"Welcome to Hoban Korean BBQ. Look at this. It's like, 'Whoa.'"
We couldn't have said it any better than our server, who approached our table to pour water and then disappeared for 15 minutes.
Twenty-eight tables, 28 hood vents, at least as many dazed and confused servers, and quadruple that number of dazed and confused diners.
Toss in a lot of booze, frenetic dancing disco lights, and the bass of thumping hip-hop. It's chaos, it's disorder, it's beautiful, it's frustrating.
Welcome to Minnesota's only Korean BBQ. It's like: Whoa.
Without doing anything in the way of advertising, the Korean grill on Hennepin has been teeming with BBQ fanatics. We're mere mortals. We couldn't resist the pull either.
Arm yourself with some of the advice we wish we'd had, and you just might enjoy yourself.
Do: Prepare to be patient. Though our wait for a table was reasonably short at about 15 minutes (after peak dinner hour, at about 9:30 p.m.), every other aspect of the evening was a waiting game, from appetizers to drinks to main courses. You've been warned. Hoban is not taking reservations yet.
Do: Conduct some of your own research before arriving, as many staff seem unprepared to explain the process of Korean BBQ — the cuts of meat and seafoods (there are 18 to choose from), the portion sizes, or the banchan (pickles, vegetables and sauces). Depending on your server, you might be more or less on your own in deciphering what you're ordering and what you're eating.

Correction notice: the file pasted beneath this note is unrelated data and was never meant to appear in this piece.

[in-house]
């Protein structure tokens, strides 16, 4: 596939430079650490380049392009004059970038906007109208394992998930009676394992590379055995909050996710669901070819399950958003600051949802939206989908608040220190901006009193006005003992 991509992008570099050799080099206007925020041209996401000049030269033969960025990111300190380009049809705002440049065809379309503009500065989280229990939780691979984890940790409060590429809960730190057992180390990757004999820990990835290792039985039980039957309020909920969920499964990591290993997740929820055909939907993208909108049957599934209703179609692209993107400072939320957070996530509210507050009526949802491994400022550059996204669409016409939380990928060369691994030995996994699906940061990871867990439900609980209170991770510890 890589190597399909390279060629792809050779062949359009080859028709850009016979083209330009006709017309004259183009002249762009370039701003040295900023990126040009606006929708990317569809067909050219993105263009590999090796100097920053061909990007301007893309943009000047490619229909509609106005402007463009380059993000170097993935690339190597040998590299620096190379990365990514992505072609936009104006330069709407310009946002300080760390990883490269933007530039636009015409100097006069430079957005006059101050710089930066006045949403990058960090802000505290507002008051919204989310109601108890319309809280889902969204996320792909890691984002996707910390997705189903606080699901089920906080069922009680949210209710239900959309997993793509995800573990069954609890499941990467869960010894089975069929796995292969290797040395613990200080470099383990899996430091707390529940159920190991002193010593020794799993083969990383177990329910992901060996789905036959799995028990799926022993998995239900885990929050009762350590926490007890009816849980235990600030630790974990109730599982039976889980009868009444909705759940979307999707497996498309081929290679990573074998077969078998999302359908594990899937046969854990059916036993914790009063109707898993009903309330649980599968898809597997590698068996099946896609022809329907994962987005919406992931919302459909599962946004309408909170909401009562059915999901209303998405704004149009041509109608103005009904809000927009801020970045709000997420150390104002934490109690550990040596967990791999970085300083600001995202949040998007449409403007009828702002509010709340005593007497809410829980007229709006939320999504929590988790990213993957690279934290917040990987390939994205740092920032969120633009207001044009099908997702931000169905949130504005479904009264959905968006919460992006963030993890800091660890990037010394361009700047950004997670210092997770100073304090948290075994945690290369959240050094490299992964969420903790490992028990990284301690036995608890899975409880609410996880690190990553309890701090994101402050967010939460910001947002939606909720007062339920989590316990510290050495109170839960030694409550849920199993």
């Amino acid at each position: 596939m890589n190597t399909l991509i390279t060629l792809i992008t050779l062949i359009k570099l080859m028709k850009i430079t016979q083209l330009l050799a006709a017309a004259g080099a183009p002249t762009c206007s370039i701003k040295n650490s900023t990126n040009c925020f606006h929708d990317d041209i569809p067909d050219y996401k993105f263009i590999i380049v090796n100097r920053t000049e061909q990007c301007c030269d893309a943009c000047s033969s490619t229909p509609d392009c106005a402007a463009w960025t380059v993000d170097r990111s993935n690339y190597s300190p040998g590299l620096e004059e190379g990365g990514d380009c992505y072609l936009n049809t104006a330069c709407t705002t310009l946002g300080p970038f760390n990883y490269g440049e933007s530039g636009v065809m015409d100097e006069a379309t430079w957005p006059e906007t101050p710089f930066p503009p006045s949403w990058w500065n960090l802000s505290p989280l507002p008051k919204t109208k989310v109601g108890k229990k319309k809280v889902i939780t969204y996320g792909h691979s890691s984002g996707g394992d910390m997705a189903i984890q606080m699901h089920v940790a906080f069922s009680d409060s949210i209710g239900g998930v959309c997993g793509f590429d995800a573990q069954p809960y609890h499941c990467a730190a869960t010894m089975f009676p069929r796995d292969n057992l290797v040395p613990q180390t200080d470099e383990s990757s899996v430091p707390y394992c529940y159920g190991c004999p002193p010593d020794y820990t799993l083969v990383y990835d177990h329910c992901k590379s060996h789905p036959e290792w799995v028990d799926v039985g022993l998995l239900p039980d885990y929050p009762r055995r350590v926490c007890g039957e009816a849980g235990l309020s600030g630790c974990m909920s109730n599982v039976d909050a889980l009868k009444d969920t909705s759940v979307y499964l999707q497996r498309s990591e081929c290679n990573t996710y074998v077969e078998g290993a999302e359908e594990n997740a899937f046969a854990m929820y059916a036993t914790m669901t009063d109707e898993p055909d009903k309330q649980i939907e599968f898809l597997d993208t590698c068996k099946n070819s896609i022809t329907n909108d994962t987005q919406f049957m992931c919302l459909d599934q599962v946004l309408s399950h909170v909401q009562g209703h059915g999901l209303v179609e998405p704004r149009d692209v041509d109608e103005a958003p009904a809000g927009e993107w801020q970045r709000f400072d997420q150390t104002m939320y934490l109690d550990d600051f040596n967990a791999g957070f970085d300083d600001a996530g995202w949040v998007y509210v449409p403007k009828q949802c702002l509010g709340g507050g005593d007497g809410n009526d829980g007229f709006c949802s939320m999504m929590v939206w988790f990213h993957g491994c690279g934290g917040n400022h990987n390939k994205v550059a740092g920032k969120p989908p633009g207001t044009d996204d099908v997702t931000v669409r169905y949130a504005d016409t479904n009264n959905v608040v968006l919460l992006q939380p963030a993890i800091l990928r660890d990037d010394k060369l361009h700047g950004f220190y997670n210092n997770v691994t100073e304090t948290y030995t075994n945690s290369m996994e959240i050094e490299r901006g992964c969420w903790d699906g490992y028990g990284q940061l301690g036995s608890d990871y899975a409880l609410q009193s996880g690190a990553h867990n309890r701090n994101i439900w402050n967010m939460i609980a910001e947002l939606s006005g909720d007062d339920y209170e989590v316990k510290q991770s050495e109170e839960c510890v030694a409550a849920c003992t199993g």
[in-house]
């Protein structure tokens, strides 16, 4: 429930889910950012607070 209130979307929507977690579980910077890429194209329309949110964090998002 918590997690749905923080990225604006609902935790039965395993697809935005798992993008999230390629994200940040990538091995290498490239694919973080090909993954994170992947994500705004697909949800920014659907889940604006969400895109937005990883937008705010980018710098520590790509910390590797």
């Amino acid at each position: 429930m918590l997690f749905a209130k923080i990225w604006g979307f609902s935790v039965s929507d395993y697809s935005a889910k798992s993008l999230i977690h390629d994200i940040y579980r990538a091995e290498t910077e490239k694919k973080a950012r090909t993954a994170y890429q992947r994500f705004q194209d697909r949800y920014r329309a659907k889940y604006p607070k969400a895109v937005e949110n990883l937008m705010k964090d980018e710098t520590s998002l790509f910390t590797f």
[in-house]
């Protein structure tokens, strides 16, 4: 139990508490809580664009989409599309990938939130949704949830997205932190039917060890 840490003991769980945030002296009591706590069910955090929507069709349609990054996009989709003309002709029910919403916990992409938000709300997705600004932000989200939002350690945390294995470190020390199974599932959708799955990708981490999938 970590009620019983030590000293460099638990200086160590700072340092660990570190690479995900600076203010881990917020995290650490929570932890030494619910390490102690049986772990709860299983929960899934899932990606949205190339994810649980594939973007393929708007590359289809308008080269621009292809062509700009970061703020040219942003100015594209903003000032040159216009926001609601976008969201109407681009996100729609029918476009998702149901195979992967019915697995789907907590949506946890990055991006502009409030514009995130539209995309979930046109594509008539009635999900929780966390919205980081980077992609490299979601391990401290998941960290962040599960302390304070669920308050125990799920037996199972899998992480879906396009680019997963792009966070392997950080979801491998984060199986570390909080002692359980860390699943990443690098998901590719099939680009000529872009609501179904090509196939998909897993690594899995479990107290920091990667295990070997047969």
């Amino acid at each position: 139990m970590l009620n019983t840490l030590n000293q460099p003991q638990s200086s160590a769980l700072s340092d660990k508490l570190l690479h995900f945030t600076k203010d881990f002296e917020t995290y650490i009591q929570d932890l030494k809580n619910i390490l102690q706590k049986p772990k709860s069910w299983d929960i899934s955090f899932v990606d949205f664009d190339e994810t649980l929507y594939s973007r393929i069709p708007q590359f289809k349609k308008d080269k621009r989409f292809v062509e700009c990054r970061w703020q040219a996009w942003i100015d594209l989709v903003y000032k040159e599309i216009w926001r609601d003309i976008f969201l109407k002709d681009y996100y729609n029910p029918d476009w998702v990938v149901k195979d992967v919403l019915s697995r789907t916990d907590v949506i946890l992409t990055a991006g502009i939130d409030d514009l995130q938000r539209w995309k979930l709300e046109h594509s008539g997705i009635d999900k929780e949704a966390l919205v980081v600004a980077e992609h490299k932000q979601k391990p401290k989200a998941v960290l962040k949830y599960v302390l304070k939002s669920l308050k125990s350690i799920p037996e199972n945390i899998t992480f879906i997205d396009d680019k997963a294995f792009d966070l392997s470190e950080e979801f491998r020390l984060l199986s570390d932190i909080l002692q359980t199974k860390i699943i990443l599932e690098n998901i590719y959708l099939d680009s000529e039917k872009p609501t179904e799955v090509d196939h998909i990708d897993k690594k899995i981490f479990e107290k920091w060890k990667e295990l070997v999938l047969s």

Don't: Expect to get full-on BBQ alone. Each order is about enough meat for one moderately hungry individual, and there is a two-portion minimum per table. If you're a very hungry group, this adds up to $18.95 to $23.95 per portion. We paid $23.95 for four thin strips of Galbi marinated short ribs, which amounts to about 12 dainty bites of meat. The price does include the banchan, but it's still pretty expensive considering you're cooking it yourself.
Do: Order supplemental food, especially the Korean fried chicken wings, which are sweetly spicy, shatter crisp, and tender within. Fried potstickers and tempura fried yams are basic iterations of deep-fried things, but you'll be grateful for the extra filler. While other Korean favorites are on offer here, those will cost you as well. Bibimbap is an eye-popping $18.95, and a bulgogi rice noodle bowl and even a simple sweet and sour shrimp dish are both $16.95.
Do: Get drunk. It will help you get on the level of most other people in the room, including the staff. Remember, this is a party, so act accordingly. Our advice is to order the customary soju (think of it as a cross between white wine and vodka). It's available by the shot or by the bottle, and after one or two or several, things will start to come into focus. Now you're on the level.
Don't: Get too attached to any one server. It seems like they are doing things by committee, so you'll never know if your drink or appetizer order ever got put in until it is delivered to your table, likely a very long time after you've ordered it.
Do: Get an eyeful of each and every thing going on around you. First dates, gay and straight. Big, boozy tables of dude bros, ogling the gorgeous servers. Young guys sitting with old guys. Pretty young things. Throngs and throngs of pretty young things. Rarely have we seen Uptown quite this diverse, quite this urban, quite this beautiful-strange.
You alone can know if you're the sort of person with the strength of will to endure the time, frustration, and expenditure to experience something this altogether novel.
We'd tell you to wait a few weeks until the kinks get worked out, but we know you won't. You're a moth to a flame.
More from Food & Drink